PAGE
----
Several articles this morning on podcasts, tools that Dave Winer and Adam Curry launched some time ago. Benny Evangelista (more) and Scott Kirsner dig in. We may see some podcasts (easy to use mp3 audio files, suitable for iPod type devices) from Wisconsin Public Radio…
Doc Searls has a useful post on brandjacking.
I no longer keep, much less answer, email from my bank (which, to keep from making things worse, I won’t name). Nor from any other bank. Nor from eBay or PayPal.
Except for their Web sites, all those companies have had their brands hijacked on the Net by Phishers and Pharmers.
The results were pleasant.
I made a return trip this weekend, hoping to buy a case (1 bottle free). Unfortunately, Steve’s had just 3 bottle’s left. Knowing how to delight a customer, they provided me with a 10% discount anyway.
Retailers and health care may seem like an unusual pairing, but an increasing number of stores — especially big-box discounters — have been getting into the business of offering health coverage or care. With health care costs on the rise, these retailers want to offer their customers a value on a needed service and increase their profile as a store that offers everything under one roof.
“It makes sense to offer health care in places where people already have to go — whether to buy food or other household goods,” said Linda Sherry, spokeswoman for Consumers Union, a watchdog group.
It is interesting to note that groups of technologists within AT&T were accurately forecasting the future. A few groups formed to deal with new developments and even attempted to influence the decision makers. Probably the most interesting was ODD *- I wasn’t directly associated with it, but know most of its former members.
A friend who happens to be one of the ODDsters, Amy Muller, co-authored a brief history on the group and AT&T’s strategic failure. (pdf) read it
Interesting Reading… Via Lessig
There have been quite a few dustups recently in the ongoing discussion of blogs.
Locally, Madison School Board Member Juan Jose Lopez recently said of the group education blog: www.schoolinfosystem.org: “I think this kind of forum is destructive”
School Blogger Ed Blume blogs a proper response to Juan’s comments.
We’d all be well served by reading a few of Jefferson’s quotes on education & democracy. www.schoolinfosystem.org has much to contribute.
Setting a great example for all other public radio stations, Santa Monica College’s KCRW will launch Podcasts of their programs (mp3 files easily passed around, linked to and played back by the millions of mp3/iPod type players in use today). KCRW is an excellent source for interesting music and programs, via mp3 internet streams.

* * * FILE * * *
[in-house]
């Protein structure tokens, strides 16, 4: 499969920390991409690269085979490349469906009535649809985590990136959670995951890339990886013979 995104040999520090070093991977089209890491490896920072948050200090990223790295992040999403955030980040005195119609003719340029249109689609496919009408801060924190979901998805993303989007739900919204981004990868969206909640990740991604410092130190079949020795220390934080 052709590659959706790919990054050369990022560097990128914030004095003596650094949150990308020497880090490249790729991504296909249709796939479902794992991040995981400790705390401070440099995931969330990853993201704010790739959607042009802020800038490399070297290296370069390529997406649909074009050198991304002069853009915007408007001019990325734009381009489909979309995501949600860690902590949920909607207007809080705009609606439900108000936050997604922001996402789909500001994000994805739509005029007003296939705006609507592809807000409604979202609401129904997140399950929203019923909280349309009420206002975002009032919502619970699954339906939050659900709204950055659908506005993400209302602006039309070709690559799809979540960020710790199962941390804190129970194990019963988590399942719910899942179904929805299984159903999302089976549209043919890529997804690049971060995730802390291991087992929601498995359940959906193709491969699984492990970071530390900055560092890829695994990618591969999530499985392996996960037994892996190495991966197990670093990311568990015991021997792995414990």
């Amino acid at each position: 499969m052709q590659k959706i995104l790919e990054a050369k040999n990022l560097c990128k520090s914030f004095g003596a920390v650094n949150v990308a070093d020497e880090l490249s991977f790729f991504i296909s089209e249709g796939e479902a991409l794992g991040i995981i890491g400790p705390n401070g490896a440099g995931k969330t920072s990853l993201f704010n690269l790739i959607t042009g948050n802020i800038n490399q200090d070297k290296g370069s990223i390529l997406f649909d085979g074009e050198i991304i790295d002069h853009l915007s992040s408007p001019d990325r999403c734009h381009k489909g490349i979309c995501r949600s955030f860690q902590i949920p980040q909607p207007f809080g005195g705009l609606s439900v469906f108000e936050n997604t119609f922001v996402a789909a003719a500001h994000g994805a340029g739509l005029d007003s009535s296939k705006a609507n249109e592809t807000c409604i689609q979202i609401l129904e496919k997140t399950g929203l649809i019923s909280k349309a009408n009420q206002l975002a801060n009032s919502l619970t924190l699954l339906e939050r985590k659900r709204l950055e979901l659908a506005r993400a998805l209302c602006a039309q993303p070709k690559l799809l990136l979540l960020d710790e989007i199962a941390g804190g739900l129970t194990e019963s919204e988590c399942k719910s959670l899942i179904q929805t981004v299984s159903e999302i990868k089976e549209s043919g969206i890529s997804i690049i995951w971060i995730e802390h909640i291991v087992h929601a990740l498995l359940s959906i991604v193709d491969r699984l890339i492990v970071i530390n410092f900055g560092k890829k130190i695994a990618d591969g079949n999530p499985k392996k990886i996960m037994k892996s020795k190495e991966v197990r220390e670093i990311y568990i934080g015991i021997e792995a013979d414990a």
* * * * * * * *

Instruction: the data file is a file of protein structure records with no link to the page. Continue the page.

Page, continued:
I’ve seen no change in Wisconsin Public Radio’s audio content. They would be much better off, as would the listeners and contributors if they provided all local content in easy to use mp3 files (they currently have real audio streams which require the listener to be connected to the internet while listening).
Rebecca Ryan is speaking Tuesday night (3/1) at the Overture Center on whether Madison has what it takes to play in the New Economy (Two bad signs: no public radio podcasts and no wi-fi at the airport, actually, there’s a 3rd, we continue to let Kenton Peters inflict his metal buildings on us….). While these two issues require attention, the larger problem we have is a low business risk culture. Sort of strange, given that the Wisconsin economy was grown by many, many entrepreneurs who built agricultural and manufacturing businesses 50, 70 and 100 years ago.
What are podcasts? Click here to find out.
Mike Allen follows Wisconsin Congressman Paul Ryan around his district as he advocates for Social Security reform:
Ryan, who will help write the legislation as a member of the Ways and Means subcommittee on Social Security and is a longtime proponent of changing the popular government retirement program, is pushing the White House idea to farmers and factory workers throughout his district in the southeastern corner of the dairy state, with 35 “listening sessions” in 12 days.
Verne Kopytoff visits with some of the Choicepoint victims.